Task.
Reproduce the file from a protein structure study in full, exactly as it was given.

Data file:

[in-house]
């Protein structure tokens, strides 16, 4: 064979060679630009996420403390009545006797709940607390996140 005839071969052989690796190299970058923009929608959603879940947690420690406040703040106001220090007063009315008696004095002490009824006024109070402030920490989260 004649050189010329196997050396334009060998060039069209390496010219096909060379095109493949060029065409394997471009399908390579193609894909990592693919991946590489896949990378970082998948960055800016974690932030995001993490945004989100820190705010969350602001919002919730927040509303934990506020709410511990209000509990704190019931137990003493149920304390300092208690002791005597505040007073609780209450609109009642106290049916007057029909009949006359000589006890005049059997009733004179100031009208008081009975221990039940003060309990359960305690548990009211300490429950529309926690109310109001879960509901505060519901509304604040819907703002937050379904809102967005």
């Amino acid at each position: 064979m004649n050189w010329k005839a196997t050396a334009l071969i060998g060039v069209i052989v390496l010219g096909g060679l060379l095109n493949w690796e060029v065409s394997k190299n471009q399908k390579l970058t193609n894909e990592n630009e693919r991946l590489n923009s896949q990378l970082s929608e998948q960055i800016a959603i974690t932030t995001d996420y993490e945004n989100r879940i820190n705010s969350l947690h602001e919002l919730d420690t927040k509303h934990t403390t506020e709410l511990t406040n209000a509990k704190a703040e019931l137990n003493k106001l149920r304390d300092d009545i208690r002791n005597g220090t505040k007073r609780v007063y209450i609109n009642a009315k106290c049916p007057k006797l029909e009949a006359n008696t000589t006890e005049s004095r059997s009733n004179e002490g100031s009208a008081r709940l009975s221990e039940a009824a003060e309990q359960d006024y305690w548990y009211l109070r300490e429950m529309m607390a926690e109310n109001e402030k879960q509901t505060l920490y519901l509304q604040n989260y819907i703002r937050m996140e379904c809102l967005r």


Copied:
[in-house]
């Protein structure tokens, strides 16, 4: 064979060679630009996420403390009545006797709940607390996140 005839071969052989690796190299970058923009929608959603879940947690420690406040703040106001220090007063009315008696004095002490009824006024109070402030920490989260 004649050189010329196997050396334009060998060039069209390496010219096909060379095109493949060029065409394997471009399908390579193609894909990592693919991946590489896949990378970082998948960055800016974690932030995001993490945004989100820190705010969350602001919002919730927040509303934990506020709410511990209000509990704190019931137990003493149920304390300092208690002791005597505040007073609780209450609109009642106290049916007057029909009949006359000589006890005049059997009733004179100031009208008081009975221990039940003060309990359960305690548990009211300490429950529309926690109310109001879960509901505060519901509304604040819907703002937050379904809102967005």
């Amino acid at each position: 064979m004649n050189w010329k005839a196997t050396a334009l071969i060998g060039v069209i052989v390496l010219g096909g060679l060379l095109n493949w690796e060029v065409s394997k190299n471009q399908k390579l970058t193609n894909e990592n630009e693919r991946l590489n923009s896949q990378l970082s929608e998948q960055i800016a959603i974690t932030t995001d996420y993490e945004n989100r879940i820190n705010s969350l947690h602001e919002l919730d420690t927040k509303h934990t403390t506020e709410l511990t406040n209000a509990k704190a703040e019931l137990n003493k106001l149920r304390d300092d009545i208690r002791n005597g220090t505040k007073r609780v007063y209450i609109n009642a009315k106290c049916p007057k006797l029909e009949a006359n008696t000589t006890e005049s004095r059997s009733n004179e002490g100031s009208a008081r709940l009975s221990e039940a009824a003060e309990q359960d006024y305690w548990y009211l109070r300490e429950m529309m607390a926690e109310n109001e402030k879960q509901t505060l920490y519901l509304q604040n989260y819907i703002r937050m996140e379904c809102l967005r």